Coloured Women’s Club of Montreal:1902 In the early twentieth century, at least nine out of ten women belonged to an organization. Although these organizations all had different goals and purposes, they were similar in that they were all activist groups working towards the improvement of women’s lives. In other words, Canadian women organized themselves in hopes of social, political, and economic power and equality. Nevertheless, most of these organizations, reform groups, and grassroots charities were made of white, middle- and upper-class women who continued to exclude other women based on race, ethnicity, religion, and class. Excluded from mainstream organizations, the wives of Black railroad workers in Montreal organized themselves in 1902 as the Coloured Women’s Club, which is now the oldest Black women’s organization in Canada. It not only functioned as a social club but its main goal was to address problems faced by the Black community such as poverty and discrimination. More specifically, the Coloured Women’s Club assisted new immigrants from the West Indies adapt to the Canadian cold by offering warm clothing. Unlike mainstream women’s organizations, the Coloured Women’s Club dedicated itself to the supporting those who continued to live in marginalization. For example, the Club suggested strategies for both new and old Black families to deal with discrimination. The formation of the Coloured Women’s Club remains significant because it demonstrates that the immigrant women, coloured women, and working-class women that the mainstream organizations excluded did not remain in the dark. These minority groups organized themselves to actively support their own communities and other marginalized communities that the mainstream organizations continued to ignore. Another organization of Black women includes the Workers’ Missionary Society, which formed in Halifax in 1917. The goal of this organization was to support education in the Black community by building more schools. In this way, minority women participated in the Canadian women’s movement in their own ways. In other words, despite exclusion from the mainstream women’s organizations, minority groups, affected by both race and class, persisted to organize themselves to march towards equality.
Coloured Women’s Club of Montreal:1902 The Coloured Women’s Club of Montreal
Bell Strike: 1907 On January 31, 1907, 400 Bell telephone operators, also known as Bell’s “hello girls”, demonstrated militancy when they walked off from their jobs and began to strike for better working conditions. The strike occurred when the company demanded more hours of work without increase in pay. Without protection from unions or laws ensuring safe working conditions, Bell operators, which were all women, suffered mental and physical exhaustion, fatigue, and stress. Although perceived as a “white-collar job”, telephone operators received very low pay while working in strenuous and stressful environments. Each woman looked after 80-100 switchboard lines, and on average they picked up 300 calls per hour on uncomfortable stools. Furthermore, they also worked in dangerous conditions, for operators who picked up long distance calls were often subject to severe electric shocks. Thus, when the company demanded the operators to work three extra hours without a pay raise, women joined in solidarity and protested the telephone monopoly. Bell managers argued that these women should be satisfied with their “pin money”, for after all, they were only working to buy clothes. In fact, more than 40% of the women were self- supporting and depended on every penny to make a living for themselves. Public support and sympathy for the women finally caught the attention of the Minister of Labour, Mackenzie King. After listening to the women’s legitimate complaints, a compromise was reached that ended the strike. The women did not gain much because they had no union protection; however, this is an example in Canadian history of women actively and aggressively fighting for their rights through public demonstration and strike. This event demonstrates that women were not only organizing themselves into clubs and charities, but they were also organizing themselves into militant groups, fighting, challenging, and struggling with employers to protect themselves and their rights.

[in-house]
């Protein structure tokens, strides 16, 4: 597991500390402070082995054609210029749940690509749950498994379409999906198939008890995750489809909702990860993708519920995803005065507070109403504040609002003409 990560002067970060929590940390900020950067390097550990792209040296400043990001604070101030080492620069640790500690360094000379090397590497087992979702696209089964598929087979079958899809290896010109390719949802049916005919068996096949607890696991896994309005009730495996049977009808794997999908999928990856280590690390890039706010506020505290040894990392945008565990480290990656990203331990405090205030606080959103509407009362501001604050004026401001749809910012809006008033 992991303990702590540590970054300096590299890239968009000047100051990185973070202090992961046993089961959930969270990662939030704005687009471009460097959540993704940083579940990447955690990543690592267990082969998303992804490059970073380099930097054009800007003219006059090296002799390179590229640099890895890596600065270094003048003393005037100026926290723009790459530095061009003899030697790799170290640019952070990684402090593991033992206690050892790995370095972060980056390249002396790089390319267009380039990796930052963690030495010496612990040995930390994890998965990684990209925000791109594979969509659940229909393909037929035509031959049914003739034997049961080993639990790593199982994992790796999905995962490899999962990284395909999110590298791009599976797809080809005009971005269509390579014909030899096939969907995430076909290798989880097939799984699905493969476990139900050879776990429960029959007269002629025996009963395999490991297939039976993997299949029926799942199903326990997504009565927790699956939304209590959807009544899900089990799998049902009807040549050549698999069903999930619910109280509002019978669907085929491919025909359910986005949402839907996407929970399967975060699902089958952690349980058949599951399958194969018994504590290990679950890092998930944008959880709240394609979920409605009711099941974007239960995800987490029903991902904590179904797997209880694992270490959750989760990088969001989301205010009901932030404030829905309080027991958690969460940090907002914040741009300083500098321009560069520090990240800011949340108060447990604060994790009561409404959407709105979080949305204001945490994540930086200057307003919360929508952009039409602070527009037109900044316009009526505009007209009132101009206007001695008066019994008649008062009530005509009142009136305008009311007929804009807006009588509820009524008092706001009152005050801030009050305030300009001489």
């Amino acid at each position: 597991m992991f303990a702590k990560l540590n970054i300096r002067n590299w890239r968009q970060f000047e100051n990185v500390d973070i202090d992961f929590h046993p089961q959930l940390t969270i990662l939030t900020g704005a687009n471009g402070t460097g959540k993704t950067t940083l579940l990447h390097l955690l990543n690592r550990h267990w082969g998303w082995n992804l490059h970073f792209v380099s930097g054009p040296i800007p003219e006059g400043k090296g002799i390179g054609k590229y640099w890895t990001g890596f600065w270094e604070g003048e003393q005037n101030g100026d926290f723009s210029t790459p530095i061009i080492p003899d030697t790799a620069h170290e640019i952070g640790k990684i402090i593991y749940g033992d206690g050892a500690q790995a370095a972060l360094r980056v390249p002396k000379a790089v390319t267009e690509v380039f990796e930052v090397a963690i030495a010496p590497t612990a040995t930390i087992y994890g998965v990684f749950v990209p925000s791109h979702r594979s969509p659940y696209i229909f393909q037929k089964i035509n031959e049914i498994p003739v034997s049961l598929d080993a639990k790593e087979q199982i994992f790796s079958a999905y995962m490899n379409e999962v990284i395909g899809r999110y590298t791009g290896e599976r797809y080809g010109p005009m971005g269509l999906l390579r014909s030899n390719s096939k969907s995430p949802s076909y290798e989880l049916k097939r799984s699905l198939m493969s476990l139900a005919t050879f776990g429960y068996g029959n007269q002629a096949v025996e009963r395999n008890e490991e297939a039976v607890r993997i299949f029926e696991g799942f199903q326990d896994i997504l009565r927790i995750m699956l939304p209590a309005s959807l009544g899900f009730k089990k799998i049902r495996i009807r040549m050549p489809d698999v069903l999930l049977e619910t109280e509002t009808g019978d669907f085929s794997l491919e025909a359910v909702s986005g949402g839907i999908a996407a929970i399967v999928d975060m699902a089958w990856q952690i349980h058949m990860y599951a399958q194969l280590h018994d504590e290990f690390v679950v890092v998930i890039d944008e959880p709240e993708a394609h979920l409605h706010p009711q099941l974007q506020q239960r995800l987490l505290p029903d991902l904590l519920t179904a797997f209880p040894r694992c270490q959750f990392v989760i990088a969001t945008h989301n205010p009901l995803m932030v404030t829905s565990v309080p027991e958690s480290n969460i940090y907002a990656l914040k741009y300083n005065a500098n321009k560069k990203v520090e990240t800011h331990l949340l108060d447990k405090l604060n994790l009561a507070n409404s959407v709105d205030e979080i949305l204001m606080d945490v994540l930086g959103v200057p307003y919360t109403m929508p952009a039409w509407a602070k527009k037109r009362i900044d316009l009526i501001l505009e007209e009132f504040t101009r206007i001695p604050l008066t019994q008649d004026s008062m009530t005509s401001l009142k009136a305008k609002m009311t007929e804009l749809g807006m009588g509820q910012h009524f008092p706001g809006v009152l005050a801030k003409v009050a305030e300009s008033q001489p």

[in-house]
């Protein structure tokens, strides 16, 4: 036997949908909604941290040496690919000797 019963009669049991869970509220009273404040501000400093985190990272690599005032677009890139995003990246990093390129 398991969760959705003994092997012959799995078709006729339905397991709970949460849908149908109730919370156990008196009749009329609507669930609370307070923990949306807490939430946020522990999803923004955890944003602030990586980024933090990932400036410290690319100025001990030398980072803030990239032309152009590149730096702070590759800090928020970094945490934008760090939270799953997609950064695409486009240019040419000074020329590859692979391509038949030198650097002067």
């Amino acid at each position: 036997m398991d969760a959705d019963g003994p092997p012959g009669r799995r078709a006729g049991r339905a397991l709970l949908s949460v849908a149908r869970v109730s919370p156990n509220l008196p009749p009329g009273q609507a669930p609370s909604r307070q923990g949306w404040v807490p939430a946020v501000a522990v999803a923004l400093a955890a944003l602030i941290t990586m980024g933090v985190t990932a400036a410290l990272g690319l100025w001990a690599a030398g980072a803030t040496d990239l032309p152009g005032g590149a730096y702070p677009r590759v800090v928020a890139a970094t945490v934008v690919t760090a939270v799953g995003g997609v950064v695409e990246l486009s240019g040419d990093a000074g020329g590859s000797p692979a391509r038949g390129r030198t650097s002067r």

Bell Strike: 1907 Bell’s “Hello Girls” in Toronto, circa 1909
Lemieux-Hayashi Gentlemen’s Agreement: 1908 After a major anti-Asian riot in Vancouver’s Chinatown in 1907, the Minister of Labour, Rodolphe Lemieux, paid a visit to Japan to meet with the Japanese government. This meeting resulted with the Lemieux-Hayashi Gentlemen’s Agreement, which limited the number of male labourers entering into Canada to 400 migrants per year. This agreement is significant in the history of Canadian women because it set off a new wave of immigration: the immigration of Japanese picture brides. Although the agreement decreased the number of male immigrants, women were not included in the 400 quota. Canada’s immigration policy dictated that Japanese women were only allowed to enter provided that she had a spouse already living in Canada. Thus, an influx of Japanese women entered Canada as wives of Japanese immigrants already living in Canada and the majority of these women were picture brides. The picture-bride system is often ignored and hidden in the study of Canadian women. Often viewed as a shameful part of history, the picture-bride system is not adequately addressed in the standard study of the past. Nevertheless, it is important to recognize that such systems dealing with the selling and buying of brides overseas and turning women into commodities were responses to Canada’s racist and sexist immigration policies. The system was a response to Canada’s anti-Asian policies that limited Asian migrants. It was also a response to Canada’s sexist policies that feared that Chinese and Japanese women would threaten the purity of the white society. The Gentlemen’s Agreement is important to recognize in the study of Canada’s past because it triggered the picture-bride system. It is important to recognize the picture-bride system and the struggles these women faced and suffered upon their arrival in Canada. They were not only subject to hostility and discrimination but also subject to strict subordination to husbands that they barely knew. The experiences of these marginalized women should be further studied instead of being left in the outskirts of history.